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Greatest Races – The Gordon Bennett Cup

1902 Circuit des Ardennes
1902 Circuit des Ardennes

1902 Circuit des Ardennes – The Great Races


James Gordon Bennett arrived in Paris in 1887 and had established a Continental edition of his father’s New York daily, The Herald. This being the same Bennett that sent Stanley in search of Livingstone had an eye for publicity. In July 1899 he established a series of races that bore his name. The six international motor races held between 1900 and 1905 came to be known as the Gordon Bennett Cup Race but within the pages of the New York Herald and its Paris offshoot it was always referred to as the Coupe International. Gordon Bennett himself never drove a motor car and in fact never witnessed any of his races. The trophy created by the silversmith, Andrè Aucoc was described as ‘a valuable object d’art’, and depicted a racing Panhard steered by the Genius of Progress with the Goddess of Victory upright upon the seat.

The Cup was to be a competition between recognized national automobile clubs initially representing France, Germany, Great Britain, Belgium, Austria, Switzerland, the United States and Italy. Any club wishing to take part in the race was required to deposit the sum of 3,000 francs with the A.C.F. before 1 January 1900. The actual race to be held sometime between 15 May and 15 August. The race distance would be not less than 550 nor more than 650 kilometers. The cost of race organization would be divided amongst each of the participating clubs.

The regulations covering the cars were family simple. Two side-by-side seats occupied at all times with driver and mechanic weighing no less than 60 kg. apiece and a minimum empty weight of 400 kg for the vehicle. Any means or propulsion was allowed though electric cars never took part in the race and steam entrants were never able to get beyond the French elimination trials of 1904.

Each nation would be allowed to select a team of three cars with the drivers being members of the respective club and the cars themselves had to be made in their entirety in the country whose colors they wore. It was these last rules that would cause constant contention. France’s automobile industry dwarfed the other countries when it came to mortorsport competition.


The initial race would run from Paris to Lyons but as an International competition it was anything but. The French team was selected through secret ballot. The Chevalier René de Knyff, Fernand Charron and Léonce Girardot would perform the driving duties while the cars would come from Panhard et Levassor. Their cars would be powered by 5.3-litre (325 cu in) four-cylinder engines producing 24 hp. This led to accusations from the Mors company of favoritism. Threats from other French drivers joining the Belgian Automobile Club never materialized and the A.C.F. held fast.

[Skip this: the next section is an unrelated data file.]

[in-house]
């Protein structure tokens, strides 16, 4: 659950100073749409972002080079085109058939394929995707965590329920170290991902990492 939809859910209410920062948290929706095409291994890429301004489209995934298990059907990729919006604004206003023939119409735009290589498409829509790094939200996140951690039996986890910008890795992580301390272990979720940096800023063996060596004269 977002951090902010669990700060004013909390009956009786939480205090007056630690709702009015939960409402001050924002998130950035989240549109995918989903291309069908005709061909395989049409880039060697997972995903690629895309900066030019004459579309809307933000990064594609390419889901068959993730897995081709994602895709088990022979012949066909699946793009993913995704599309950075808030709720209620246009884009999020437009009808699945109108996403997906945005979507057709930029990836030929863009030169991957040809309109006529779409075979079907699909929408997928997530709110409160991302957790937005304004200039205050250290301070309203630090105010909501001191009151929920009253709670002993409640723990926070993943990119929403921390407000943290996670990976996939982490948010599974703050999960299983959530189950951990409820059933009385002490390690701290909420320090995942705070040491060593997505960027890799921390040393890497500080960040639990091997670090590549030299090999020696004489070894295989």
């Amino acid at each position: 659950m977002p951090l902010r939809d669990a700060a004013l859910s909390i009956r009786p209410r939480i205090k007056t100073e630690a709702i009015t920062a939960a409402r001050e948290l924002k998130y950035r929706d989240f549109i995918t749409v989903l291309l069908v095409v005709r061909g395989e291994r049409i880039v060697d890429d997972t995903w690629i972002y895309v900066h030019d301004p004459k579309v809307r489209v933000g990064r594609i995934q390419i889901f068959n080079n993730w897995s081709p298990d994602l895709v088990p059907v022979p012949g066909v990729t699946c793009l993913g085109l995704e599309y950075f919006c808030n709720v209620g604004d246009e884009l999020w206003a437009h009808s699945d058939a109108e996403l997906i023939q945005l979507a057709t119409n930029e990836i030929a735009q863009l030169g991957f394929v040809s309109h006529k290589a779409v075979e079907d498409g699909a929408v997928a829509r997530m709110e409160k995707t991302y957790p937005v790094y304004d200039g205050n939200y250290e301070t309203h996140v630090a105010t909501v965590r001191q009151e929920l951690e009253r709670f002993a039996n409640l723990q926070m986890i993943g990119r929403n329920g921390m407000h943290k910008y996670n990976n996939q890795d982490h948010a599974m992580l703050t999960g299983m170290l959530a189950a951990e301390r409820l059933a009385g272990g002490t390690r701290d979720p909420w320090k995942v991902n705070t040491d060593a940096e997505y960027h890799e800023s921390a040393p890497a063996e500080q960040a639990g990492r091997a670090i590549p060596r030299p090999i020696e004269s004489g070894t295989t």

A recent accident at the Paris-Roubaix motor-tricycle race had raised anti-motoring fever such that it was not known until the last moment if a race would even be allowed by the authorities. It finally came but greatly effected the level of participation and in the end there were only seven entrants in the initial race with two not starting including the German Benz of Eugen Benz and the American Winton of Anthony L. Riker. The Winton driven by Alexander Winton, who had previously boasted of its qualities was hopelessly underpowered compared to its competitors, with a one-cylinder 3.7-litre (226 cu in) engine producing 16 bhp (12 kW) located under its driver, it still featured tiller steering rather than a proper steering wheel. Jenatzy drove a Snoeck-Bolide, a French Bolide licensed and built by the Belgian Snoeck company.

The racers were sent off from the start line in Ville-d’Avray at 3:14 am with all five cars setting off together and as expected the three Panhards took the early lead. At Chartres de Knyff lost top gear and his top speed was limited to 30 mph though still 10 mph faster than the American Winton. Winton had been very outspoken prior to the event regarding the qualities of his car – sadly it was only talk. Jenatzy was involved in the slaughter of no less than six dogs before he finally retired at Moulins. The Winton retired soon after that and the race was between Charron and Girardot in the remaining Panhards. The race was won by Fernand Charron, whom the critics felt least deserving a seat prior to the race, driving a Panhard-Levassor at an average speed of 38.6 mph. He was followed by his teammate, Girardot who was the only other driver to finish.